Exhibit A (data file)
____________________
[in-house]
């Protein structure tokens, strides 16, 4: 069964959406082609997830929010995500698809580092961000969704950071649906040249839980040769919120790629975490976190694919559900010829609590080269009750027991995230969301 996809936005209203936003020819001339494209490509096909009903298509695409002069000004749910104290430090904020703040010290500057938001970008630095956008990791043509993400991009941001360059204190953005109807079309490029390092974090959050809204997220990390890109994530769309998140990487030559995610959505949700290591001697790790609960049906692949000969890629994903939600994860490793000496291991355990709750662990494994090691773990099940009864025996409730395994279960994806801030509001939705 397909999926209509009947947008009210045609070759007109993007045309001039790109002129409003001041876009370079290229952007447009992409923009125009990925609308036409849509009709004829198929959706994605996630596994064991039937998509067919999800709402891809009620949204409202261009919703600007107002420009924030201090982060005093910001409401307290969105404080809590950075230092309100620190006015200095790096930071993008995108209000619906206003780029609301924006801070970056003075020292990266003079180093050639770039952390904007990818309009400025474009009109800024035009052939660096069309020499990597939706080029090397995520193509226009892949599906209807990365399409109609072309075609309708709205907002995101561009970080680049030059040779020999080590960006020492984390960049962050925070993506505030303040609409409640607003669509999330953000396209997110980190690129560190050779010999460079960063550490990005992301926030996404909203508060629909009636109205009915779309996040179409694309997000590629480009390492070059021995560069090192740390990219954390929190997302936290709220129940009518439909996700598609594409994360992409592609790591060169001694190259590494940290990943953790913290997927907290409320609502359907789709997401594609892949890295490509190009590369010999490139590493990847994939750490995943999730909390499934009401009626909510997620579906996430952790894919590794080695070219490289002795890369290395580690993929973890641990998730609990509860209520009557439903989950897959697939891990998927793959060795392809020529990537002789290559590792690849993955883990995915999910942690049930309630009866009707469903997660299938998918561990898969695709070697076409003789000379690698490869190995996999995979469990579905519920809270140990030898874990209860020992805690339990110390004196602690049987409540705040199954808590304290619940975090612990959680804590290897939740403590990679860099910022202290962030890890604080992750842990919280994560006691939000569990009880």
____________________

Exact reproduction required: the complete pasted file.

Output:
[in-house]
């Protein structure tokens, strides 16, 4: 069964959406082609997830929010995500698809580092961000969704950071649906040249839980040769919120790629975490976190694919559900010829609590080269009750027991995230969301 996809936005209203936003020819001339494209490509096909009903298509695409002069000004749910104290430090904020703040010290500057938001970008630095956008990791043509993400991009941001360059204190953005109807079309490029390092974090959050809204997220990390890109994530769309998140990487030559995610959505949700290591001697790790609960049906692949000969890629994903939600994860490793000496291991355990709750662990494994090691773990099940009864025996409730395994279960994806801030509001939705 397909999926209509009947947008009210045609070759007109993007045309001039790109002129409003001041876009370079290229952007447009992409923009125009990925609308036409849509009709004829198929959706994605996630596994064991039937998509067919999800709402891809009620949204409202261009919703600007107002420009924030201090982060005093910001409401307290969105404080809590950075230092309100620190006015200095790096930071993008995108209000619906206003780029609301924006801070970056003075020292990266003079180093050639770039952390904007990818309009400025474009009109800024035009052939660096069309020499990597939706080029090397995520193509226009892949599906209807990365399409109609072309075609309708709205907002995101561009970080680049030059040779020999080590960006020492984390960049962050925070993506505030303040609409409640607003669509999330953000396209997110980190690129560190050779010999460079960063550490990005992301926030996404909203508060629909009636109205009915779309996040179409694309997000590629480009390492070059021995560069090192740390990219954390929190997302936290709220129940009518439909996700598609594409994360992409592609790591060169001694190259590494940290990943953790913290997927907290409320609502359907789709997401594609892949890295490509190009590369010999490139590493990847994939750490995943999730909390499934009401009626909510997620579906996430952790894919590794080695070219490289002795890369290395580690993929973890641990998730609990509860209520009557439903989950897959697939891990998927793959060795392809020529990537002789290559590792690849993955883990995915999910942690049930309630009866009707469903997660299938998918561990898969695709070697076409003789000379690698490869190995996999995979469990579905519920809270140990030898874990209860020992805690339990110390004196602690049987409540705040199954808590304290619940975090612990959680804590290897939740403590990679860099910022202290962030890890604080992750842990919280994560006691939000569990009880």